9 Replies
                  1. re: Josh

                    I guess I'm just biased...the best Christmas beers I've had are the more traditional ones that don't have spices added. Of the American ones, Anchor's Xmas ale was once a real favorite of mine, in the pre-spiced days. It was a real gem.

                    1. re: The Professor

                      The recipe changes every year, so hand in there next year it may be great.

                      1. re: TroyTempest

                        True.
                        I _do_ buy a single bottle each year, living in eternal hope. (just like I buy only single bottles of other new craft beers, having been burned roughly half the time on really crappy sixpacks).

                        So far, no dice on the Anchor Christmas...it was at its best _before_ the spices came into the mix.
                        I guess I'm just not a fan of spices in beer.
                        Personal taste is all it is.
                        But I _do try it every year ... Hope springs eternal.

                        1. re: The Professor

                          I like it before, sfter, it doesn't matter. Though, in small doses, a bottle here and there.
                          I also like SN Celebration, a lot.

                          1. re: TroyTempest

                            I like SN Celebration, too. It is not a spiced ale, of course.

                            Baxter Brewing's new Autumn Ale is an example of a spiced beer that works, to my mind. The effects of the spices are subtle and interesting. Harpoon's Winter Warmer, which positively reeks of cinnamon and sugar, strikes me as a disastrous mess.

                          2. re: The Professor

                            What was it like before spices? Or maybe I should say, how did it differ from other beer varities before spices were added?

                            1. re: Shaggy

                              Before the spices came to Anchor Christmas, I guess it was in some ways similar to SN Celebration, perhaps a tad more aggressive. It was full bodied and delicious...it is many years ago but I seem to recall it being somewhat 'maltier'. Still well hopped, but perhaps less aromatically so than the SN beer. It was great stuff. Imagine some Anchor Steam with maybe 1/4 or 1/3 Old Foghorn blended in, and that would probably come close.

                            2. re: The Professor

                              I wish I had gotten to try that version of it. I feel like that beer is always over-spiced.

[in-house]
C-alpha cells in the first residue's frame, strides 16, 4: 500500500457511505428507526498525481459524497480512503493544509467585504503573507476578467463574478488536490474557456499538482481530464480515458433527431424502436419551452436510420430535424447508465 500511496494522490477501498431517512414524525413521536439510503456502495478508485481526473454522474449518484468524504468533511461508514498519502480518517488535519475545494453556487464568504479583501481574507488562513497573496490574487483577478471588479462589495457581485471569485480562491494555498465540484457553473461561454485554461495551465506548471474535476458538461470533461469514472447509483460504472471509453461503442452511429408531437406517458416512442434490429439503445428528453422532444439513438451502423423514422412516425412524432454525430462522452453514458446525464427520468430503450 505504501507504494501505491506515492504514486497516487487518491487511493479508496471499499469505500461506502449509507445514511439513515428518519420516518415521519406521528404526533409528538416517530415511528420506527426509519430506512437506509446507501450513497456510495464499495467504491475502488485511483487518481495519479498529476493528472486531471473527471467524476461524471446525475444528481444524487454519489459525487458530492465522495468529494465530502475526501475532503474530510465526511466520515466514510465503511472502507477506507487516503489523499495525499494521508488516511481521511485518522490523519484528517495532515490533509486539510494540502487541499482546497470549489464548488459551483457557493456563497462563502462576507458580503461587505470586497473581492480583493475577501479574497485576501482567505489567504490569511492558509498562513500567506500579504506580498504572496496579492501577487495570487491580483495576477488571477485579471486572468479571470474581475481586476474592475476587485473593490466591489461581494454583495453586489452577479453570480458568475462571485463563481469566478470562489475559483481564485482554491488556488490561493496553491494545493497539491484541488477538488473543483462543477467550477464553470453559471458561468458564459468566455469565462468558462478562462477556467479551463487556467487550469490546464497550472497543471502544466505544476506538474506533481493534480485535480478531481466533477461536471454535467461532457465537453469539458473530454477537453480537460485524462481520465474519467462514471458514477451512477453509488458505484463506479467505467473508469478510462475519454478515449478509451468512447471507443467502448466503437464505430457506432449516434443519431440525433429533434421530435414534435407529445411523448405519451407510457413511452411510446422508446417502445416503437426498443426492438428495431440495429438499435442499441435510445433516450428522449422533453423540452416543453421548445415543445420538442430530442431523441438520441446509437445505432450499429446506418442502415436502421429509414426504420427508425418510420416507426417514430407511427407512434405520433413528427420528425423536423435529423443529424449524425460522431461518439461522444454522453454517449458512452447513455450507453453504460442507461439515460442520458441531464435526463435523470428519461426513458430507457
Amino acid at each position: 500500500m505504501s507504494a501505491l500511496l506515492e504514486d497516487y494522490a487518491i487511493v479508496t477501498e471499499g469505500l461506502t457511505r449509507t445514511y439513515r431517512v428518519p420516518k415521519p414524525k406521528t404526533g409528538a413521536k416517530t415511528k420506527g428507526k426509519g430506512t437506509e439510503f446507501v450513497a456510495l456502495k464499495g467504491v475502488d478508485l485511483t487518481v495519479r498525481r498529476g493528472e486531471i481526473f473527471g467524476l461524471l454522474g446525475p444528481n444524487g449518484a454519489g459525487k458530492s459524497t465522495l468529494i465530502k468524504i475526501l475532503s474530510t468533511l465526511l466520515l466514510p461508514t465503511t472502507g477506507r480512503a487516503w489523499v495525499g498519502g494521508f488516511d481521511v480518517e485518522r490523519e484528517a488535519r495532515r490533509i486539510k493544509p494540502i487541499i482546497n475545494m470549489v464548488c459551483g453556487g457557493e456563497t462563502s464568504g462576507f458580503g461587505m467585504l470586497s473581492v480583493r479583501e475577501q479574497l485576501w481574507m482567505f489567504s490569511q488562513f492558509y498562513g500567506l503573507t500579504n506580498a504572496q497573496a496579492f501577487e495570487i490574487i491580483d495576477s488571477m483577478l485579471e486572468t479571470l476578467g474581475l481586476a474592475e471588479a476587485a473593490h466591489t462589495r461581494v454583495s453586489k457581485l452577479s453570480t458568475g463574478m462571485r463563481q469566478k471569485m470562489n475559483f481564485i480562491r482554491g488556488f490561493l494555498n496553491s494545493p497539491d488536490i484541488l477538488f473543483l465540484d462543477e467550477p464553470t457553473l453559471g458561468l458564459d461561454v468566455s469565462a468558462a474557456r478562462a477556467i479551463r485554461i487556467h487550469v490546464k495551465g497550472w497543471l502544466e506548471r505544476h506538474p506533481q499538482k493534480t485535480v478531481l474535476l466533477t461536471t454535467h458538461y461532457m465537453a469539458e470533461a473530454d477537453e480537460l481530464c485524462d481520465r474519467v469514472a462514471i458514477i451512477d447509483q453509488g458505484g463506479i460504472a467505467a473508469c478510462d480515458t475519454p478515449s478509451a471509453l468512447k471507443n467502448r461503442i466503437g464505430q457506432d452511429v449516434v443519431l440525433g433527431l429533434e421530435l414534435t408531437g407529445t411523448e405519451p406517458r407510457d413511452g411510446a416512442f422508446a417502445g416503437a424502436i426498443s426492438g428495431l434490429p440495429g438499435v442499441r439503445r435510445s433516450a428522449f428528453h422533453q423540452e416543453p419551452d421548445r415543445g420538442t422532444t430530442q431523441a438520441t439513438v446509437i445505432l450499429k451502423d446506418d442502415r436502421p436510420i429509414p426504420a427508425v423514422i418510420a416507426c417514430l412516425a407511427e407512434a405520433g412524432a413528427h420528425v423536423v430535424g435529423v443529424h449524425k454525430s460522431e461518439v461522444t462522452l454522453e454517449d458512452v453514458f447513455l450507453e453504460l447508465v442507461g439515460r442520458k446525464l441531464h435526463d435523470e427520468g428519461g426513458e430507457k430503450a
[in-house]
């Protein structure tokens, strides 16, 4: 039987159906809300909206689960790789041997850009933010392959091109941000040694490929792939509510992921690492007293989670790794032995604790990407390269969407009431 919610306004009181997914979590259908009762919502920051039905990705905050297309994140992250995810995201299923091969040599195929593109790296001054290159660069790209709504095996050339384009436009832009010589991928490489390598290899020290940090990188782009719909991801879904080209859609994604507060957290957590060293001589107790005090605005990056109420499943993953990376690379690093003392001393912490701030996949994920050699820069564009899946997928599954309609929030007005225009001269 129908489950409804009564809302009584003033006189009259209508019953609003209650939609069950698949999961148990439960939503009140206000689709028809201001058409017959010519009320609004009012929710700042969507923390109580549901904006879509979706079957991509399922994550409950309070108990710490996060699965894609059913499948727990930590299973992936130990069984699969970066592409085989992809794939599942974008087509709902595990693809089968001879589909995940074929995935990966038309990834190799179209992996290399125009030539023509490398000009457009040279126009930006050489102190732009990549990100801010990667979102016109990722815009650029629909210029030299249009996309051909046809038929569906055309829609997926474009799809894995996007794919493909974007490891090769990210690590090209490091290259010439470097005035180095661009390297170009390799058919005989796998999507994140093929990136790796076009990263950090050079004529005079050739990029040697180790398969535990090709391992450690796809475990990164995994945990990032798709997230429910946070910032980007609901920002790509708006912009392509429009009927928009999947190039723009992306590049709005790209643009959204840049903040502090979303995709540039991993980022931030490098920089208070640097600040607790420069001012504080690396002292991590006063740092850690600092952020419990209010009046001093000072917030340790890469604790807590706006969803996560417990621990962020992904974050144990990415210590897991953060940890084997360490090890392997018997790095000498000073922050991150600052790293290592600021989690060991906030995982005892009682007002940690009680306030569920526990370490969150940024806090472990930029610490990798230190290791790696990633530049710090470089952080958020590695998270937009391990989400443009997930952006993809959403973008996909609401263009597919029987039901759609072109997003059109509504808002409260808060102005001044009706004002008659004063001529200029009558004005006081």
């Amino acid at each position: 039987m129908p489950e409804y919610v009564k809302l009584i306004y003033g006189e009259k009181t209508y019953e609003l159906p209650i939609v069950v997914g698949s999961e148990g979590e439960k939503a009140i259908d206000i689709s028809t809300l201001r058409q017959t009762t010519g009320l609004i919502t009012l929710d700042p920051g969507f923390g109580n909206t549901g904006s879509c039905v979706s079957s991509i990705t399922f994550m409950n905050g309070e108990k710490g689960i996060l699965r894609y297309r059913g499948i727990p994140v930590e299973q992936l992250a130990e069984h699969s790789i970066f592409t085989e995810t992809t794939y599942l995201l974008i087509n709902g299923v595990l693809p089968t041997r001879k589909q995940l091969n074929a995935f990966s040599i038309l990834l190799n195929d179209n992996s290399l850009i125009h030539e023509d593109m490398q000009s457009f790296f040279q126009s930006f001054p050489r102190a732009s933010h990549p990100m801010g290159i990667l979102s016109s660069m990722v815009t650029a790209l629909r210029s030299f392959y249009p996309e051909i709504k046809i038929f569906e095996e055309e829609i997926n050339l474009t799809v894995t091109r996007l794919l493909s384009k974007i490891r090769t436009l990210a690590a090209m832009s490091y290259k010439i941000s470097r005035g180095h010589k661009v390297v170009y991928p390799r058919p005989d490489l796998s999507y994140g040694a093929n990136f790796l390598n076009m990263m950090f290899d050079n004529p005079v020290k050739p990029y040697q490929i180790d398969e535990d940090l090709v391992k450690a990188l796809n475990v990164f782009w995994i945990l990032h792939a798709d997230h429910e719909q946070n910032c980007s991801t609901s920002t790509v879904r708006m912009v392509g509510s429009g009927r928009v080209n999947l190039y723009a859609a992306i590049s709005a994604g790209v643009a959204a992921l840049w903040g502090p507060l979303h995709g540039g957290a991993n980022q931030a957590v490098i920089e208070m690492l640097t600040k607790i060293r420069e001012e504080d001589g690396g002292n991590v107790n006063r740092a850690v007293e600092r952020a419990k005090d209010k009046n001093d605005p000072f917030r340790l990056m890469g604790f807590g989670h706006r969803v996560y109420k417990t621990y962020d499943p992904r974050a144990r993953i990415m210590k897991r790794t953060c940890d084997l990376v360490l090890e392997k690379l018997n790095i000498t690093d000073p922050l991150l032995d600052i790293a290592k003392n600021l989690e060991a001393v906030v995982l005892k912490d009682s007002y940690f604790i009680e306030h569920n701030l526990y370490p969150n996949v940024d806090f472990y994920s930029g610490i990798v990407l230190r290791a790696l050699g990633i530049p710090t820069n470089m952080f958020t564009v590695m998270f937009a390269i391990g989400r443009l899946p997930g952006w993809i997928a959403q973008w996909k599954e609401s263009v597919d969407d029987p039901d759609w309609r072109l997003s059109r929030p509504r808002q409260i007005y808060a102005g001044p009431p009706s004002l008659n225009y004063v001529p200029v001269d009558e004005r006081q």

1. re: Josh

                                Sound pretty good to me. I agree that some of them are over spiced, but I did a tasting a few years ago of about 8 years in a row, and the older ones were much more mild, and were great. I also made a spiced ale 9 months ago just to try it, and at first it was a ginger bomb, but after aging for 8 months they are delicious, very subtle.

                      2. some hopless beer are actually nice. new beer vocabulary: http://en.wikipedia.org/wiki/Gruit

                        beer soups i had in Germany a nice, actually. all made with seasonal dark beer (i usually spend christmas and new year hols in Germany, and strong dark beer is popular around this time of year.)

                        1. Because it can taste good? As noted, the Belgians have been doing it for hundreds of years and a lot of their product is considered some of the best in the world. Do you also object to clove? Orange peel? I do agree you have to know what you are doing and go easy with these ingredients and I can very easily get tired of the traditional Belgian spices (especially coriander) if theres too much of it or it wasnt brewed right. But it can be very good too. What was the brewpub? It may have just been that particular beer.

                          1. Yes, lots of Christmas beers, white beers, summer beers, and tons of belgian beers. Keep trying, some are overdone but when done well they can be great.

                            1. Depends on the mood; sometimes yes, sometimes not.
                              Of course, purists will poopoo the idea, but many times, I'll salt my beer - especially draft. Why? 'cause I like salty beer, simple as that.
                              Sometimes I'll mix Clamato in my beer - been doing it for many more years than Bud came out with the chelada
                              http://yourshittingme.files.wordpress...